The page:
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Tort law is primarily state law.

True

When it comes to assault, apprehension and fear are considered as the same thing.

False

Consent, if proven, is a defense to battery.

True

Defense of property cannot be a defense to a claim of battery.

False

Subjective opinions are subject to an action for defamation in the same way as statements of alleged fact.

False

In China, defamation can be a civil or criminal action.

True

Privilege is an affirmative defense in a defamation action.

True

If a defamation statement was originally broadcast by a company in the United States and was re-broadcast in the United Kingdom without the consent of the originator of the broadcast, the U.S. company may still be held liable in the United Kingdom court.

False

The use of moral pressure is insufficient to establish false imprisonment.

True

Simply offering a better deal is not enough to create liability for intentional interference with contract when only a prospective contract exists.

True

In some situations, the law specifies the duty of care one individual owes to another.

True

The courts generally hold that landowners have a duty to protect individuals on their property.

True

When negligence per se applies, the plaintiff is required to show that a reasonable person would exercise a certain duty of care toward the plaintiff.

True

A plaintiff in a negligence suit may choose whether the plaintiff wishes pure comparative negligence or modified comparative negligence to be applied by the court.

False

According to the pure comparative negligence defense, a defendant must be more than 50% at fault before the plaintiff can recover.

False

Assumption of the risk is a doctrine which makes it easier for a plaintiff to prevail in a lawsuit.

False

More than half the states remain contributory negligence states.

False

To use the assumption of the risk defense successfully, a defendant must prove that the plaintiff voluntarily and unreasonably encountered the risk of the actual harm the defendant caused.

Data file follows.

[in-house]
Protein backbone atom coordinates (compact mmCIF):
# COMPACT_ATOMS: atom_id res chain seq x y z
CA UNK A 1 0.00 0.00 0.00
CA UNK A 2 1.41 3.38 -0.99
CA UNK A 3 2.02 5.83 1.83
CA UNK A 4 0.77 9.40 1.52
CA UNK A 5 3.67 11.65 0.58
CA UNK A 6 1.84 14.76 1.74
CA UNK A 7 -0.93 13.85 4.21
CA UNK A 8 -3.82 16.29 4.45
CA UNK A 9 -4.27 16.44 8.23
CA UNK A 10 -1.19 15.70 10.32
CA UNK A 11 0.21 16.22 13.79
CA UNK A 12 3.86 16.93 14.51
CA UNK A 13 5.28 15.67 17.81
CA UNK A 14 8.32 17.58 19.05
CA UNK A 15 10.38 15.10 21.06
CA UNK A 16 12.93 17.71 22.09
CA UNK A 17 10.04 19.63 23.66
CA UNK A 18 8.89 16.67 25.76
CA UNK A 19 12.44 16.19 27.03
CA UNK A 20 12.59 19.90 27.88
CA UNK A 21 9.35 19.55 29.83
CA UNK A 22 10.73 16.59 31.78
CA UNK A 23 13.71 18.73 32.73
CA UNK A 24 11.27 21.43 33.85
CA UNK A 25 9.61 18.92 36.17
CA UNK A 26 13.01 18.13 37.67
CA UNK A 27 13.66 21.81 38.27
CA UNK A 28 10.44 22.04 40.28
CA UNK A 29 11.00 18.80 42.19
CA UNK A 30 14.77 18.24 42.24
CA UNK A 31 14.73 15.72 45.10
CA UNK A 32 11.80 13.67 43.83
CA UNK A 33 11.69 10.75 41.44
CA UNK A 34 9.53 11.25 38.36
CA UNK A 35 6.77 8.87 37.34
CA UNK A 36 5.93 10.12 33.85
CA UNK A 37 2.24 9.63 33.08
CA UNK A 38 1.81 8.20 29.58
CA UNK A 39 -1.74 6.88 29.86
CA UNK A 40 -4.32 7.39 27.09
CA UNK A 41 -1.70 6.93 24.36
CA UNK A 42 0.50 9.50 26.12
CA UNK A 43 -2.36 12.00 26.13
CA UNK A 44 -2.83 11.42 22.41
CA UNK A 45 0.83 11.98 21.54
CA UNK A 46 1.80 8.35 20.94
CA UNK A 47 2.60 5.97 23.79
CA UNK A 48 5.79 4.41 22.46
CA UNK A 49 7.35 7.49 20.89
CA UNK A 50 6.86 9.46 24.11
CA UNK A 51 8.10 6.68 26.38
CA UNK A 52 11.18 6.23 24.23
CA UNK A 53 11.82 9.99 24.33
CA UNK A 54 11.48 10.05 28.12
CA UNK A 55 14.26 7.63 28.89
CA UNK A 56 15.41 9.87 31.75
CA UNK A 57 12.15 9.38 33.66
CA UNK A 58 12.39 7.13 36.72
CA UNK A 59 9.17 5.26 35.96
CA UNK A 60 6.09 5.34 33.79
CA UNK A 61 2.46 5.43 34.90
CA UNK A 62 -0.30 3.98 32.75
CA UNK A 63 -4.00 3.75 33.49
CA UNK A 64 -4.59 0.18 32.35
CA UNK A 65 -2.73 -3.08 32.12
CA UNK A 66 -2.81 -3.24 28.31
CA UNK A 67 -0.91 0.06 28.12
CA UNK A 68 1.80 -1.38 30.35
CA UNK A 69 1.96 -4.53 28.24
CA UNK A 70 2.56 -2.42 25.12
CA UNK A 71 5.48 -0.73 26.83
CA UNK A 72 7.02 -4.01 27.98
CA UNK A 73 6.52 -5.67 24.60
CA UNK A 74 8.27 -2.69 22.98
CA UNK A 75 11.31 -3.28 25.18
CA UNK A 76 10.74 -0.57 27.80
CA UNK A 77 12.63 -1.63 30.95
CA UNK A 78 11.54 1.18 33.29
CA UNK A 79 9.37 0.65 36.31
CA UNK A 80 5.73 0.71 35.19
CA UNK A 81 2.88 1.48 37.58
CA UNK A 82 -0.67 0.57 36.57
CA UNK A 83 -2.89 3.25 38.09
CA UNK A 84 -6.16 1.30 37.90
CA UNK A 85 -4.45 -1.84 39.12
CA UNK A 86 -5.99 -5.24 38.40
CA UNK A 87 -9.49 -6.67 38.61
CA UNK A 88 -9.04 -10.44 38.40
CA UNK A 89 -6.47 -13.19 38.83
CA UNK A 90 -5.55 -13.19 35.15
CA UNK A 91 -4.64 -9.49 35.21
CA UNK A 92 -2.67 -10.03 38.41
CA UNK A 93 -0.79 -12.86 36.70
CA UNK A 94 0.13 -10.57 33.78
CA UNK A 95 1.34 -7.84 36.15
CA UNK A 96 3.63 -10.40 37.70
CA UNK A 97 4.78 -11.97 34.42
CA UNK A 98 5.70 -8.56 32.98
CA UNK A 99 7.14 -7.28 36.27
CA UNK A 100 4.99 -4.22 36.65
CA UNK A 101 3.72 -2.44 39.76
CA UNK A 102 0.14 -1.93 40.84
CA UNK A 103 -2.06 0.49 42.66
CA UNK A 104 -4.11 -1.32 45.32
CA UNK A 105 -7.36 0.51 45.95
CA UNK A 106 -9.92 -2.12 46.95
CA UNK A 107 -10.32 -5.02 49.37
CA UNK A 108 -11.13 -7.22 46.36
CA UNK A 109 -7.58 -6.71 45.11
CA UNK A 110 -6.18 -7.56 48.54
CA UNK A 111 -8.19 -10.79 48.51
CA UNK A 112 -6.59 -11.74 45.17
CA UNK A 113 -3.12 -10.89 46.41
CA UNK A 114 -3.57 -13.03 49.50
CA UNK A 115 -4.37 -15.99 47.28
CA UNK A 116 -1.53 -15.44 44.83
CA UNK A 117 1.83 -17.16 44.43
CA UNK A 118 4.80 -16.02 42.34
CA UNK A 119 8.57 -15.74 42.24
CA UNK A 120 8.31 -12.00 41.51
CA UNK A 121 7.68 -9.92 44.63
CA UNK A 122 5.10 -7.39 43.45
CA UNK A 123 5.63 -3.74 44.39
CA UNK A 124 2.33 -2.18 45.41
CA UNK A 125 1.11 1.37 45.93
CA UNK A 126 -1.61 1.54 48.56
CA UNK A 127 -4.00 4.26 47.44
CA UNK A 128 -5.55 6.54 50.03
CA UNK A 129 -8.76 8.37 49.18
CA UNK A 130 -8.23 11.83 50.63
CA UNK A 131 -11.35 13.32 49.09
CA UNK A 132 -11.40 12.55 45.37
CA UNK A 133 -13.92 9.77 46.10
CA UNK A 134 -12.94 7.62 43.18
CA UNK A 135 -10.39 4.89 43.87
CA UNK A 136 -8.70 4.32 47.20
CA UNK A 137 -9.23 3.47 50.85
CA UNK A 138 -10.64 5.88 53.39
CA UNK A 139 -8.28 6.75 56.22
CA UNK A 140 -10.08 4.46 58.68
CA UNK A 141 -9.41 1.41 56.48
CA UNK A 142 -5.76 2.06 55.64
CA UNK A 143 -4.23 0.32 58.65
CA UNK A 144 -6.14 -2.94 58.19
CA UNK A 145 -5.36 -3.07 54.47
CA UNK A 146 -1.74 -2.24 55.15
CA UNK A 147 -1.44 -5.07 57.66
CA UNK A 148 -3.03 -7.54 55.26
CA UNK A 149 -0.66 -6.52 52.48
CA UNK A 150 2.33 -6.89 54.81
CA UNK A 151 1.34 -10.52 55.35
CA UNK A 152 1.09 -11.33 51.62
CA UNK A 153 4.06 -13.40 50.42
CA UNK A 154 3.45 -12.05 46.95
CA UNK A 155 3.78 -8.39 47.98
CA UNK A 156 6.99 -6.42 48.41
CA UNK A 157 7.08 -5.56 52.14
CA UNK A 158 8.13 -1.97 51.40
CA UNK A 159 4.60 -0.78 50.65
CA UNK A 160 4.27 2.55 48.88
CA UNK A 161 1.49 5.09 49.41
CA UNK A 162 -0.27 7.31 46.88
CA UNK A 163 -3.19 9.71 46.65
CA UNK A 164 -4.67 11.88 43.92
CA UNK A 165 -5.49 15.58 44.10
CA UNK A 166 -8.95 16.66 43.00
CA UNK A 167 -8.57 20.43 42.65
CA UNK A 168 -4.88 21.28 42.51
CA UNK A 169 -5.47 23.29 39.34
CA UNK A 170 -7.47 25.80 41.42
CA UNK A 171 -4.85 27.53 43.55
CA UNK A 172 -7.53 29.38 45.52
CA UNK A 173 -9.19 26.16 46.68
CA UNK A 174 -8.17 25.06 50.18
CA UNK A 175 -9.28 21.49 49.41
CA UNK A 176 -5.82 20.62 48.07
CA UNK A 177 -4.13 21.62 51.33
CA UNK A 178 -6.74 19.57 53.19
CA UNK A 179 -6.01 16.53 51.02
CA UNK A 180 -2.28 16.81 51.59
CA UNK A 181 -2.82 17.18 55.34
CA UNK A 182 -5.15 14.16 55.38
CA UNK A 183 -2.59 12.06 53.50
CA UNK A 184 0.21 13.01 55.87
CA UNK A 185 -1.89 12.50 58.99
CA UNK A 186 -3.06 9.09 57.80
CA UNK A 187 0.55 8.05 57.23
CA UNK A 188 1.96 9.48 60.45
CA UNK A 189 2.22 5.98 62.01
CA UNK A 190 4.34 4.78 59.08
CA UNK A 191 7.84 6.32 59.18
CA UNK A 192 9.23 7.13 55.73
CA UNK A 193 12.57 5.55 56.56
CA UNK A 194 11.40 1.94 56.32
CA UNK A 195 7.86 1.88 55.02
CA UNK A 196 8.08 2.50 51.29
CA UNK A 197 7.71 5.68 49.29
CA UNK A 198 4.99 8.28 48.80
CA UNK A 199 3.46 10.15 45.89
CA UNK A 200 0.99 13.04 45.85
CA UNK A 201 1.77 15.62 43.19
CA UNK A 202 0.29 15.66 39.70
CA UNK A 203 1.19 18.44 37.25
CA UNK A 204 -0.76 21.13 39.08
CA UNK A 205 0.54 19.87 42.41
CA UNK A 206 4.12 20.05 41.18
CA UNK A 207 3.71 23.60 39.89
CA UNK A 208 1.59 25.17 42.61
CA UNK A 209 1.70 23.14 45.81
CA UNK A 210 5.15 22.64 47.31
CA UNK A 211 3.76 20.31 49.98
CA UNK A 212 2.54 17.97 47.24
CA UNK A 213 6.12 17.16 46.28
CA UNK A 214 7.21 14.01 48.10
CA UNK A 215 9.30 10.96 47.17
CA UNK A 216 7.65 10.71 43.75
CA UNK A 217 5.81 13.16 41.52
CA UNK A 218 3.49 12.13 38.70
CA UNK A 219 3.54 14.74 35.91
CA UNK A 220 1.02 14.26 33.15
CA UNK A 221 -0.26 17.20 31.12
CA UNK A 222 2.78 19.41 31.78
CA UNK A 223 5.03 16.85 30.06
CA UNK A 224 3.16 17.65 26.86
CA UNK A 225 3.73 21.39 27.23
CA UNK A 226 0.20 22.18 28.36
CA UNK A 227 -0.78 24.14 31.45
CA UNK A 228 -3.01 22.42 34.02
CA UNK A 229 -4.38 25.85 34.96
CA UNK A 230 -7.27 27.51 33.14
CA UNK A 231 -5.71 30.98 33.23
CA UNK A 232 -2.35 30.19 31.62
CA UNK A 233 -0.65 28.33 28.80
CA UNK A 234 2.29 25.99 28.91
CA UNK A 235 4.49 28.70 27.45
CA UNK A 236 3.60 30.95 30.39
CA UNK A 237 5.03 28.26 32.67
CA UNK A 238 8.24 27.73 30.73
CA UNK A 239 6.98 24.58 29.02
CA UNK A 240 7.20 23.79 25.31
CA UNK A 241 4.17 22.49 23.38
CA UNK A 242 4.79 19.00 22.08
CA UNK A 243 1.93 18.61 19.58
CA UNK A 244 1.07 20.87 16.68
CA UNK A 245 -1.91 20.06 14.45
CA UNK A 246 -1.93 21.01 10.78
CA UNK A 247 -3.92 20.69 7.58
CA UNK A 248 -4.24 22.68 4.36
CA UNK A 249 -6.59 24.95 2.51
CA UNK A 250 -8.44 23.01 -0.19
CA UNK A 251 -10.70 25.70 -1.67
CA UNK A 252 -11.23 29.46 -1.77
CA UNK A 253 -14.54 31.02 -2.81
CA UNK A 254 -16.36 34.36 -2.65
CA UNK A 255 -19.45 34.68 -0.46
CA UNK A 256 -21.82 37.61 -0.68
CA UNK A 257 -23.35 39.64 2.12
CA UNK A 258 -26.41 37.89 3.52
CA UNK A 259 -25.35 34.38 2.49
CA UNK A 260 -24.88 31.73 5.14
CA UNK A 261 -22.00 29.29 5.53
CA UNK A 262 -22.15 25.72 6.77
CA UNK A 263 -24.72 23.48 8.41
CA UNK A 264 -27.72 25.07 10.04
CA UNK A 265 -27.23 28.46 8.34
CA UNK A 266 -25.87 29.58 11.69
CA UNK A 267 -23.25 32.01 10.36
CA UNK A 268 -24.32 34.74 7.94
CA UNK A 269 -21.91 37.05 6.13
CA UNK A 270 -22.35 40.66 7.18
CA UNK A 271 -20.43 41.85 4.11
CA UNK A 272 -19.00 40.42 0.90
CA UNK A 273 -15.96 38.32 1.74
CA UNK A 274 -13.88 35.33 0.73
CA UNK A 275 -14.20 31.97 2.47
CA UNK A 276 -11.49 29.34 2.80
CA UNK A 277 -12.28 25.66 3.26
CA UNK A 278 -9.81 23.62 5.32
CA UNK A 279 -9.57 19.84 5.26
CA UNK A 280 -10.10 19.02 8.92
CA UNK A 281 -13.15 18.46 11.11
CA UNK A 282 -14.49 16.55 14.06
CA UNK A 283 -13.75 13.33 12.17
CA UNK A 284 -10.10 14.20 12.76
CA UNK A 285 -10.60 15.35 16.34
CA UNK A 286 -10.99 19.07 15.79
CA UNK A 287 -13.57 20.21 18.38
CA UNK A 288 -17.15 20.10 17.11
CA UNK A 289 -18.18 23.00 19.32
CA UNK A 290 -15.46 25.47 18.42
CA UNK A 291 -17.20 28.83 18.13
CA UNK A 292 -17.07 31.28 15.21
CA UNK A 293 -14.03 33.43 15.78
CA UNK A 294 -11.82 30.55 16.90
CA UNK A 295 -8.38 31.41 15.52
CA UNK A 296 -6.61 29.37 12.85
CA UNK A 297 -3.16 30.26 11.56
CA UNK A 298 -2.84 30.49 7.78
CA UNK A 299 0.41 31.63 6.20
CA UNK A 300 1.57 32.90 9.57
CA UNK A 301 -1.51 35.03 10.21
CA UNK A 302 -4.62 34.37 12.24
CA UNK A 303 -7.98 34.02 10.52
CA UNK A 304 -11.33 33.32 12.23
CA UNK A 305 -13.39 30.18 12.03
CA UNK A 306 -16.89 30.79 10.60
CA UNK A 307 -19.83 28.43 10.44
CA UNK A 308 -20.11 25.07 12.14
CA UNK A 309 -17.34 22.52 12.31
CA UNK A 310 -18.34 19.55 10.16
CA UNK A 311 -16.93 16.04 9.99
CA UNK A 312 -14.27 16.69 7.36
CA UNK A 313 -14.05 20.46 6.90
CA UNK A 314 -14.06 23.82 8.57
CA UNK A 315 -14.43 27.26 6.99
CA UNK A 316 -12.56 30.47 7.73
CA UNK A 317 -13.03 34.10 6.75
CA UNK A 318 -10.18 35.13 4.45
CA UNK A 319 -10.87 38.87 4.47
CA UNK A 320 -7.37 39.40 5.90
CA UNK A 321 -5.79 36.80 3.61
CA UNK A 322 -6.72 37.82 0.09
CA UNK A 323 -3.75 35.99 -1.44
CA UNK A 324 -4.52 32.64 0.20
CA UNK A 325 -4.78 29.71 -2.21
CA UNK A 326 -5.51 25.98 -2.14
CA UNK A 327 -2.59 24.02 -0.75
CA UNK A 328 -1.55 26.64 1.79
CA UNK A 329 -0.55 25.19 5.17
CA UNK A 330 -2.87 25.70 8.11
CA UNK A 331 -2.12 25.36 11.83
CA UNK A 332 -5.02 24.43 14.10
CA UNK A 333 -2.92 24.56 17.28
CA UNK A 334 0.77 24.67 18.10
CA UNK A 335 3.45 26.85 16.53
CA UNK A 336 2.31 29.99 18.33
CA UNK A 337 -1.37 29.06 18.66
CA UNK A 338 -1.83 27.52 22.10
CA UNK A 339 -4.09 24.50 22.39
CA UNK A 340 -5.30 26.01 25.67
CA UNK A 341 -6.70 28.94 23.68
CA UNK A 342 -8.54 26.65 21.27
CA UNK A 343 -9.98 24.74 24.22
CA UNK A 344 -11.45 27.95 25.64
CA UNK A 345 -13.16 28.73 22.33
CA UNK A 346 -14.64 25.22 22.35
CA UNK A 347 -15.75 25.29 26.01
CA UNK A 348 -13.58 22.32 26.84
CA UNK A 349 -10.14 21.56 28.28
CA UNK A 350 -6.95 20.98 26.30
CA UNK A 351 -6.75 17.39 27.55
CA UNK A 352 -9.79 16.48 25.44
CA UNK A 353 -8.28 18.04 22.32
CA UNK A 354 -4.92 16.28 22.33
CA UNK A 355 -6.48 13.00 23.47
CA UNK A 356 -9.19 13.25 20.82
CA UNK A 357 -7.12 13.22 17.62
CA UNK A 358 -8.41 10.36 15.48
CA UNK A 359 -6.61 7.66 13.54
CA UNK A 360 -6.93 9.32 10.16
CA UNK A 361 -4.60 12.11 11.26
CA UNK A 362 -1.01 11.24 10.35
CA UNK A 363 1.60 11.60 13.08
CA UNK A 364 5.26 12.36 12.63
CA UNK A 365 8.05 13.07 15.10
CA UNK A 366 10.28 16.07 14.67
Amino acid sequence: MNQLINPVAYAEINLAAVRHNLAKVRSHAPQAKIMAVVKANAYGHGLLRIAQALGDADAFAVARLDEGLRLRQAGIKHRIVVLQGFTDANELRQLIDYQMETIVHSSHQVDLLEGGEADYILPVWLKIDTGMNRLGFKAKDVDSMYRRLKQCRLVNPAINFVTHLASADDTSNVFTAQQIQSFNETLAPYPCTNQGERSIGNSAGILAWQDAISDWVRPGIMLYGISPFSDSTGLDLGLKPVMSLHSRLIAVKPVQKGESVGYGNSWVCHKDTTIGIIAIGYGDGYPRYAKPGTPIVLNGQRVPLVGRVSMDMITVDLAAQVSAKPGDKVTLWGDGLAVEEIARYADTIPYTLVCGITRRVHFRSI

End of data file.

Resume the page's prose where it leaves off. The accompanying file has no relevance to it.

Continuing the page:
True

Implied assumption of the risk occurs when the plaintiff expressly agrees, usually in a written contract, to assume the risk posed by the defendant's behavior.

False

Good Samaritan statutes impose liability upon people for refusing to stop at accident scenes.

False

Strict liability is liability without fault.

True

The term "consideration" in relation to contracts involves parties acting in an ethical manner.

False

The Restatement of the Law Second, Contracts is not actually the law itself.

True

Whether a contract is bilateral or unilateral depends upon what response the offeror expects from the offeree.

True

Today, courts hold that once an offeree begins performance, the offeror must hold the offer open for a reasonable time to allow the offeree to complete the performance.

True

Quasi-contracts are actual contracts.

False

If a quasi-contract is imposed, the amount of damages for a breach is based upon the fair market value of any service provided to the defendant.

True

In order to recover under quasi-contract, there is no requirement that enrichment be unjust.

False

If a contract is valid, then it is enforceable.

False

Any contract that is not a formal contract is an informal contract, also called a simple contract.

True

In the employer/employee context, the purpose of a covenant not to compete is to restrict what an employee may do after leaving a company.

True

Courts interpret contracts using an objective standard.

True

Only the offeree to whom an offer is directed can accept the offer.

True

Once an offer is made, an offeror has no right to terminate it before receiving a reply.

False

An offer by a retailer to purchase seasonal goods from a wholesaler would not lapse sooner than an offer to purchase goods that could easily be sold all year long.

False

There are a limited number of circumstances under which silence can be an acceptance.

True

If the subject matter of an offer is destroyed, the offer terminates after 10 days or notice of the death to the offeree, whichever comes first.

False

If an offeree makes a mistake and sends an acceptance to the wrong address, there is an acceptance upon dispatch.

False

An "instructed authorization" occurs if the means by which an acceptance can be communicated to the offeror is expressly stated in the offer.

True

If an acceptance is received after a rejection is received, the acceptance is still valid.

False

Under the Mailbox Rule, a valid contract has been formed if a rejection is dispatched, but before it is received, the acceptance is communicated to the offeror.

True

Which of the following is a tort?

A wrong or injury to another, other than a breach of contract.

What language is the word tort and what does it mean?

French; wrong

Tort litigation has been

declining gradually since 1990

Common classifications of torts

intentional, negligent, and strict-liability

Intentional torts

occur when the defendant takes an action intending certain consequences will result or knowing certain consequences are likely to result